Deer danger: White-tail deer may be in more risk for certain diseases due to the extremely dry weather this year. | Staff photo
Updated: February 17, 2013 6:31AM
State and local wildlife authorities are planning additional tests on deer killed in two local forest preserves through its herd control initiative, after DuPage County’s first diagnosis of chronic wasting disease was found in an animal taken down last year.
The infected animal was part of the herd in the Mallard Lake Forest Preserve in Hanover Park.
Brian Kraskiewicz, ecologist with the Forest Preserve District of DuPage County, emphasized that the illness poses no risk to the public. The follow-up testing is being done collaboratively with the Illinois Department of Natural Resources to establish whether the disease has been spread within the herd.
“We need to know whether this is an isolated occurrence or an indication that the disease might be established at a low level of prevalence in this area of the county,” said Marty Jones, a project manager with the IDNR, in a press release.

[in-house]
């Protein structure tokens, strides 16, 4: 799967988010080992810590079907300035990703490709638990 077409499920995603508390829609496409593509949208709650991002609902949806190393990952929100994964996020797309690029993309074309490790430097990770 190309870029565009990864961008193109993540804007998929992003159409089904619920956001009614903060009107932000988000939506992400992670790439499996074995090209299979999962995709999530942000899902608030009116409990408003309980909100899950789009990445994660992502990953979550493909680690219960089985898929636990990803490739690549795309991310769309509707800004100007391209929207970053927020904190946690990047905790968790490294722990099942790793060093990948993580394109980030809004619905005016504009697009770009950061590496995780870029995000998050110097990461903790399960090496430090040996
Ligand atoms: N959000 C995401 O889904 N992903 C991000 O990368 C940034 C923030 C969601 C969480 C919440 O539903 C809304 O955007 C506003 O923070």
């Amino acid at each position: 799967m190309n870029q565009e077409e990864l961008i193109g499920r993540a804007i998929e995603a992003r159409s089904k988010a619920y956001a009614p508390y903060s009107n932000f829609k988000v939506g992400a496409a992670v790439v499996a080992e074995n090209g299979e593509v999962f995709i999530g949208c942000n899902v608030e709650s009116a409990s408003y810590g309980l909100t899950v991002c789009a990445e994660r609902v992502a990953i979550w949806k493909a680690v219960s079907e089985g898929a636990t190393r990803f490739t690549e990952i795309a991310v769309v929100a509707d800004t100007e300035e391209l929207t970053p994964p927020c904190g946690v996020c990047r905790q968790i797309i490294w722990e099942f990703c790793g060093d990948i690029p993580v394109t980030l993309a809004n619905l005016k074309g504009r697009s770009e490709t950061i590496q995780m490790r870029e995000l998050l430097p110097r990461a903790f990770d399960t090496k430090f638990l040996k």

The forest district’s annual deer culling program, designed to prevent overpopulation of deer herds and resultant shifts in the ecological balance of their habitat, removed 250 deer from county preserves last year, including 55 taken out by sharpshooters working in Naperville’s 1,840-acre Springbrook Prairie. Officials tested 85 of the carcasses for disease. Because the highly contagious and degenerative CWD was found in one of those screened that originated at Mallard Lake, an additional 20 will be culled by early February from there and the adjacent Hawk Hollow Forest Preserve.
First detected in Boone County in 2002, chronic wasting disease has been found in 372 animals tested from 11 northers Illinois Counties.